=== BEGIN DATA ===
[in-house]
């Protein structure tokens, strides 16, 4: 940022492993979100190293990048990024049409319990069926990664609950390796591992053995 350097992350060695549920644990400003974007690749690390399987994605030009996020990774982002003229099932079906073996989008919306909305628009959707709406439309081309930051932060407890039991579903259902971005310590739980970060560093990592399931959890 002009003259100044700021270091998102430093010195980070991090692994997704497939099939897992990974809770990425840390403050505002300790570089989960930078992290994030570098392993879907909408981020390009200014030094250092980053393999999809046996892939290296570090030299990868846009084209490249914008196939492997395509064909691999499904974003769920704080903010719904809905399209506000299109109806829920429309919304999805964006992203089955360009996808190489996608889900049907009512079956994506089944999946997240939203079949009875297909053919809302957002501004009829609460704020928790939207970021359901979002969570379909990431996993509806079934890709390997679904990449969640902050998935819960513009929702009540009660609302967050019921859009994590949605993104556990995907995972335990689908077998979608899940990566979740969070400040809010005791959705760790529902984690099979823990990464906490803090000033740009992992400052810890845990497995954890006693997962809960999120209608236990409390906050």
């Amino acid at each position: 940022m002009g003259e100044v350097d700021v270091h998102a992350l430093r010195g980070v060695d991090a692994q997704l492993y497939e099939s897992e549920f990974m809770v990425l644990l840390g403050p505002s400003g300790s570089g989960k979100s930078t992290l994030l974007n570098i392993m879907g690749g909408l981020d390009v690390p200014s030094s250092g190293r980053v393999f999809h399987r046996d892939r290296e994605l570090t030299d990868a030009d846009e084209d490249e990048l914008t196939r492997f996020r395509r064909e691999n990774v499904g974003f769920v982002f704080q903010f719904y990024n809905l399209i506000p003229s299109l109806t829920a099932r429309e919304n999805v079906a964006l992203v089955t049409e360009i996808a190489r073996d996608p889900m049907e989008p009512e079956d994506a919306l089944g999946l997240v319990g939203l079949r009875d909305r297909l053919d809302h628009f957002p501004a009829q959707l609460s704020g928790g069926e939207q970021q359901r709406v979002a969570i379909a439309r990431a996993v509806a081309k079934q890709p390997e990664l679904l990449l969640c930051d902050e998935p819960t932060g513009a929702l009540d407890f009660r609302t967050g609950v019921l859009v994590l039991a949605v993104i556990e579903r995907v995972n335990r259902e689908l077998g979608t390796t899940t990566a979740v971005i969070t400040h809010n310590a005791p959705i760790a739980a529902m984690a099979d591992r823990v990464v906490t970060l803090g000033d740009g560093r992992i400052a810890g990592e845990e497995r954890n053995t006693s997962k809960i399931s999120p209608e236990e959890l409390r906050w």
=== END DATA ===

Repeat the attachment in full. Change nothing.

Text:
[in-house]
């Protein structure tokens, strides 16, 4: 940022492993979100190293990048990024049409319990069926990664609950390796591992053995 350097992350060695549920644990400003974007690749690390399987994605030009996020990774982002003229099932079906073996989008919306909305628009959707709406439309081309930051932060407890039991579903259902971005310590739980970060560093990592399931959890 002009003259100044700021270091998102430093010195980070991090692994997704497939099939897992990974809770990425840390403050505002300790570089989960930078992290994030570098392993879907909408981020390009200014030094250092980053393999999809046996892939290296570090030299990868846009084209490249914008196939492997395509064909691999499904974003769920704080903010719904809905399209506000299109109806829920429309919304999805964006992203089955360009996808190489996608889900049907009512079956994506089944999946997240939203079949009875297909053919809302957002501004009829609460704020928790939207970021359901979002969570379909990431996993509806079934890709390997679904990449969640902050998935819960513009929702009540009660609302967050019921859009994590949605993104556990995907995972335990689908077998979608899940990566979740969070400040809010005791959705760790529902984690099979823990990464906490803090000033740009992992400052810890845990497995954890006693997962809960999120209608236990409390906050």
């Amino acid at each position: 940022m002009g003259e100044v350097d700021v270091h998102a992350l430093r010195g980070v060695d991090a692994q997704l492993y497939e099939s897992e549920f990974m809770v990425l644990l840390g403050p505002s400003g300790s570089g989960k979100s930078t992290l994030l974007n570098i392993m879907g690749g909408l981020d390009v690390p200014s030094s250092g190293r980053v393999f999809h399987r046996d892939r290296e994605l570090t030299d990868a030009d846009e084209d490249e990048l914008t196939r492997f996020r395509r064909e691999n990774v499904g974003f769920v982002f704080q903010f719904y990024n809905l399209i506000p003229s299109l109806t829920a099932r429309e919304n999805v079906a964006l992203v089955t049409e360009i996808a190489r073996d996608p889900m049907e989008p009512e079956d994506a919306l089944g999946l997240v319990g939203l079949r009875d909305r297909l053919d809302h628009f957002p501004a009829q959707l609460s704020g928790g069926e939207q970021q359901r709406v979002a969570i379909a439309r990431a996993v509806a081309k079934q890709p390997e990664l679904l990449l969640c930051d902050e998935p819960t932060g513009a929702l009540d407890f009660r609302t967050g609950v019921l859009v994590l039991a949605v993104i556990e579903r995907v995972n335990r259902e689908l077998g979608t390796t899940t990566a979740v971005i969070t400040h809010n310590a005791p959705i760790a739980a529902m984690a099979d591992r823990v990464v906490t970060l803090g000033d740009g560093r992992i400052a810890g990592e845990e497995r954890n053995t006693s997962k809960i399931s999120p209608e236990e959890l409390r906050w």